In the predawn darkness of 16 October 1987, the phone rang in the Altadena, California, bedroom of Donald Cram, owner of a rug-cleaning business. In a fluting voice, an unknown caller congratulated the sleepy Cram on winning the Nobel Prize. Thinking he recognized the voice of a pal known for practical joking, Cram hung up. But the man with the strange accent called back and insisted that Cram's work on molecular structure had indeed taken science's top honor. That's when the former chemistry major groggily realized that his frustrated caller wanted the Los Angeles area's other Donald Cram, the one who taught at the University of California, (UC) Los Angeles, and had an unlisted phone number.

But this column isn't about the carpet cleaner who won the Nobel Prize. It's about the courtesy van driver who didn't. The 2008 Nobel Prize in chemistry honors Osamu Shimomura, professor emeritus at Woods Hole Marine Biological Laboratory (MBL) and Boston University Medical School; Martin Chalfie, the William R. Kenan Jr. Professor of biological sciences and department chair at Columbia University, and Roger Tsien, professor of chemistry and biochemistry at UC San Diego, for "the discovery and development of the green fluorescent protein, GFP," according to a Nobel statement. Used as an intracellular "tagging tool," GFP is a "guiding star for biochemistry" that lets scientists watch processes involved in cancer, neural development, and much more.

But a fourth man, Douglas Prasher, played what Tsien has called "a very important role" in the GFP story, making it possible for Chalfie and Tsien to do their work. "They could've easily given the prize to Douglas and the other two and left me out," Chalfie has been quoted as saying in numerous media reports. But they didn't give it to Prasher, and for anyone interested in understanding the scientific labor market, the tale of Prasher, the protein, and the prize serves, rather like a glowing body within a cell, as a marker revealing realities often obscured by misconception and myth.

Glowing tributes


Image: Kelly Krause

The Nobel Committee never picks more than three winners for any discovery. Prasher, the biochemist who first cloned the GFP gene, published it in the journal Gene in 1992 and freely shared it with Tsien and Chalfie when they asked for it; however, he was not on the list when the laureates were announced. He also differs in another way from the winners, who occupy prestigious academic chairs.

These days, Prasher spends his working hours in a different kind of seat, behind the wheel of courtesy shuttle, a minivan with "Bill Penney Toyota" written on the side in big letters. He took the $8.50-an-hour job with the Huntsville, Alabama, auto dealer after a year of unemployment following the loss of a research position on a National Aeronautics and Space Administration (NASA)–funded life science project located at Huntsville's Marshall Space Flight Center. With two children in college, payments of $750 a month to COBRA for his family's health insurance, and scientific positions unobtainable in the hard-hit area, Prasher had to take what work he could find while continuing to search for a research post, he tells Science Careers by telephone. His voice trails off as he says, "Our debts are just ..."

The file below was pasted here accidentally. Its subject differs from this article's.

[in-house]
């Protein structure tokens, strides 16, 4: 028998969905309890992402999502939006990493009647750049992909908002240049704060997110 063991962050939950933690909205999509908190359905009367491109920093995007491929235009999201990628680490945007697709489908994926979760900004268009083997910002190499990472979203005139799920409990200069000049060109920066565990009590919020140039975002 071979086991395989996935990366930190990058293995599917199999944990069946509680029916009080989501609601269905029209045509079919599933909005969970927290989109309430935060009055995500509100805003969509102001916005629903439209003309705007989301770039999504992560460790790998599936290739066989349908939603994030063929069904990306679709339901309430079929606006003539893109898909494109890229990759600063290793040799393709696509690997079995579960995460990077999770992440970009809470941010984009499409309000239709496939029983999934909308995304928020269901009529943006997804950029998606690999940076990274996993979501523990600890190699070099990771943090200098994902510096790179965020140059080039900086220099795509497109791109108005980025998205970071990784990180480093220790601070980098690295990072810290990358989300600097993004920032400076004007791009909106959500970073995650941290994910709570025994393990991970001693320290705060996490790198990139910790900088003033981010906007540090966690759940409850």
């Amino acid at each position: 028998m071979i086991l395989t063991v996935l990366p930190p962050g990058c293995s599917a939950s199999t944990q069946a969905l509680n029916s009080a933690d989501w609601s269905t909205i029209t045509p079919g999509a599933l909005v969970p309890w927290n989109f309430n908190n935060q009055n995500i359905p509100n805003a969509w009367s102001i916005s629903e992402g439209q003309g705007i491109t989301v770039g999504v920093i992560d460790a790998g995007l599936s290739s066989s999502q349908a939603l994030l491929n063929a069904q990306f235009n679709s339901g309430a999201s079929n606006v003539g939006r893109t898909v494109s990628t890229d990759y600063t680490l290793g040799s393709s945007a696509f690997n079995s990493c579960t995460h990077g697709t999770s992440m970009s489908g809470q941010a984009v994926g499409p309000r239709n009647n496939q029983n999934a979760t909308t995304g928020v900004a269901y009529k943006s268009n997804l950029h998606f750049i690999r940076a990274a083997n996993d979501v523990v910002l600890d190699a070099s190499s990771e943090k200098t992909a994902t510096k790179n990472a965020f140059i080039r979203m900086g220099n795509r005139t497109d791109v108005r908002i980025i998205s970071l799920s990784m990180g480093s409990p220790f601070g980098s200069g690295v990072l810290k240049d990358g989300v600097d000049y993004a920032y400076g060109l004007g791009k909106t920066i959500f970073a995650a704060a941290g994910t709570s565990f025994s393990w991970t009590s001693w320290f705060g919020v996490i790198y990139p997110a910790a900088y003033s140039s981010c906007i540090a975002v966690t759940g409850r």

A near-Nobelist ferrying an auto dealer's clients is, of course, the kind of apparent anomaly that journalists love, and it quickly became a human-interest item about outrageous and unfathomable unfairness. A secondary theme of the coverage, reflected in one of the brainier stories, is the "staggering waste of talent" in Prasher's current situation. One perfervid account styles him the "genius behind the wheel."

Modest, humorous, and down-to-earth, Prasher disavows claims of genius. Still, at the time he cloned GFP, back when hardly anyone knew it existed, he foresaw its potential as an intracellular marker and knew that if it were properly developed for that purpose, "it would be just phenomenal. To me, it was a no-brainer." That potential, in fact, is why he sent it off to Chalfie and Tsien at a time when he believed he would soon be leaving the field of bioluminescence. An Ohio State Ph.D. and a former University of Georgia biochemistry and genetics postdoc, he was then an assistant scientist (equivalent to assistant professor) up for tenure at Woods Hole Oceanographic Institution (WHOI). His small lab's funding had run out and he expected--rightly, as it turned out--that he would not be retained. He was, he says, "going to go work for the government on something totally unrelated. I walked away from" GFP. But before he did, he handed it on to people who might advance it toward what he knew it could become.